Success in every type of beef operation builds on a foundation of good nutrition and rumen health. In order to combat some of these challenges, work with your nutritionist to incorporate an in-feed immune support product. With the right immune support product, your cattle have a better chance of overcoming challenges, improving immune function, optimizing rumen and liver health, and maintaining consistent feed intake.

A more robust and resilient rumen environment leads to more available nutrients, a better balance of VFAs and a more stable rumen pH. This generates better animal performance and less incidence of subacute rumen acidosis (SARA). Outcomes of a stronger immune function include improved immunity, thus lessening disease risk, especially BRD. This leads to fewer pulls and lower treatment costs.

Digestive dysfunctions

Two of the most common digestive dysfunctions in beef cattle tend to be bloat and acidosis. Bloat occurs when there is a buildup of carbon dioxide gas in the rumen. Immediately after cattle consume feed, the digestive process creates these gases, and most are eliminated by eructation – belching. In certain situations, trapped gases cannot be belched and may form a foam or froth in the rumen. In severe cases, this can lead to death.

With bloat being a big issue, especially in natural – or ionophore-free – feedyards, one beneficial approach is to incorporate an immune support and rumen health product. In fact, a summary of research conducted by the Universitat Autonoma of Barcelona, Spain, examined the effects of yeast culture supplementation on rumen microbial fermentation and indicators of bloat in heifers. In this study, foam height and foam strength, the amount of time it took the foam to disappear, were measured (Figures 2 and 3).

Effects of treatment on foam height

Effects of treatment on foam strength

The results showed foam height was numerically decreased by nearly 7%, but that foam strength was significantly decreased by over 62% in heifers receiving a Saccharomyces cerevisiae fermentation product (SCFP) compared to control heifers. These findings demonstrate the potential effect of a rumen and immune support product on reducing the risk of bloat caused by high-starch diets.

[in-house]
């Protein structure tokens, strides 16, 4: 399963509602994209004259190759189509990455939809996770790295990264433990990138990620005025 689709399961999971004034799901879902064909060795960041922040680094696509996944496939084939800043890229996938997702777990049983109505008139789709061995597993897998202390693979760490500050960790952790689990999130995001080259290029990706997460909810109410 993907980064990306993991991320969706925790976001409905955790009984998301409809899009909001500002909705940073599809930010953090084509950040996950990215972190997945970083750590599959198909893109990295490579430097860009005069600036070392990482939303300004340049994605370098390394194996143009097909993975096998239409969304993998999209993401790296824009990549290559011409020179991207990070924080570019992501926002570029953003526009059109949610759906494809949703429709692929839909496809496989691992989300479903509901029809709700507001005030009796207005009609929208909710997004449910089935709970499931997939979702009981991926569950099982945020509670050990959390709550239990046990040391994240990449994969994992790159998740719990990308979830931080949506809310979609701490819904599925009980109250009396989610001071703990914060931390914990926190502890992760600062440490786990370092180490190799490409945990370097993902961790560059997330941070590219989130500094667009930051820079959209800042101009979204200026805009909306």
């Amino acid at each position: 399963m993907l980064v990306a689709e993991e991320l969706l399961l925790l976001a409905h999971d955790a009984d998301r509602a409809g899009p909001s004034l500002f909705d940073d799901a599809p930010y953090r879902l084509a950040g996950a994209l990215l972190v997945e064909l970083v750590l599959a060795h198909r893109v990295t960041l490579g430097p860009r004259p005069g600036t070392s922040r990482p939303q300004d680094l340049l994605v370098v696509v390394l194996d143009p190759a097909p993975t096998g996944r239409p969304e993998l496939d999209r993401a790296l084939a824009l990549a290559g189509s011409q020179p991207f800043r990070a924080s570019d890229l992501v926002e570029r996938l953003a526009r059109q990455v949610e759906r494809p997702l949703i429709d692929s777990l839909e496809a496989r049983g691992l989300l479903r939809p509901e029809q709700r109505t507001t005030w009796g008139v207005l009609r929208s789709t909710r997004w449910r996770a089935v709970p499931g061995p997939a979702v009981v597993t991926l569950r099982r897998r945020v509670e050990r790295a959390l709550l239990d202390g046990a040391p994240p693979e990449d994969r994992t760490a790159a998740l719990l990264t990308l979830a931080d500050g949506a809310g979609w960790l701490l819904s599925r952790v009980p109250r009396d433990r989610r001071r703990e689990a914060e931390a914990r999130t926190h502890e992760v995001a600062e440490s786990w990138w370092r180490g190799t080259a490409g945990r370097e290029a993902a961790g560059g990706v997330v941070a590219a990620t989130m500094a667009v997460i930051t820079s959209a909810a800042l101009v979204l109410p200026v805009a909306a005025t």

Another digestive dysfunction to keep in mind is acidosis. Acidosis generally means an acidic rumen pH caused by too much rapidly fermentable carbohydrates or too little fiber. It occurs when the rumen microbes produce more acid than what can be used.

This situation can result in a cascade of events such as the death of some rumen microbes and a shift in the microbial balance. With subclinical acidosis, cattle might be a bit acidotic, but you can’t see it in their behavior or on the feed records. However, it can still result in suppressed digestibility and performance, as well as liver abscesses. Byproduct feeds such as distillers grains and corn gluten feed can be a great tool for helping reduce acidosis and liver abscesses.

However, do not be too complacent just because you are using these feedstuffs. High distillers or gluten diets are not 100% guaranteed and can still be an issue. To reduce the risk of acidosis, establish and implement feedbunk management protocols, maintain rumen health by ensuring consistent feed intake, guarantee feed in the bunk matches the ration on paper (TMR audit) and feed products that create the right rumen microbial balance.

Good nutrition, proper feedbunk management and incorporating a rumen and immune support product all play a pivotal role in preventing feedlot diseases and disorders. Encompassing all three can lead to healthier animals, higher production and, ultimately, greater profits.  end mark

PHOTO: Getting cattle on a proper diet is crucial for them to receive the energy, protein, vitamins and minerals they need to feed their immune system. Photo by Cassidy Woolsey.

Craig Belknap
  • Craig Belknap

  • Business and Technical Manager
  • North America Beef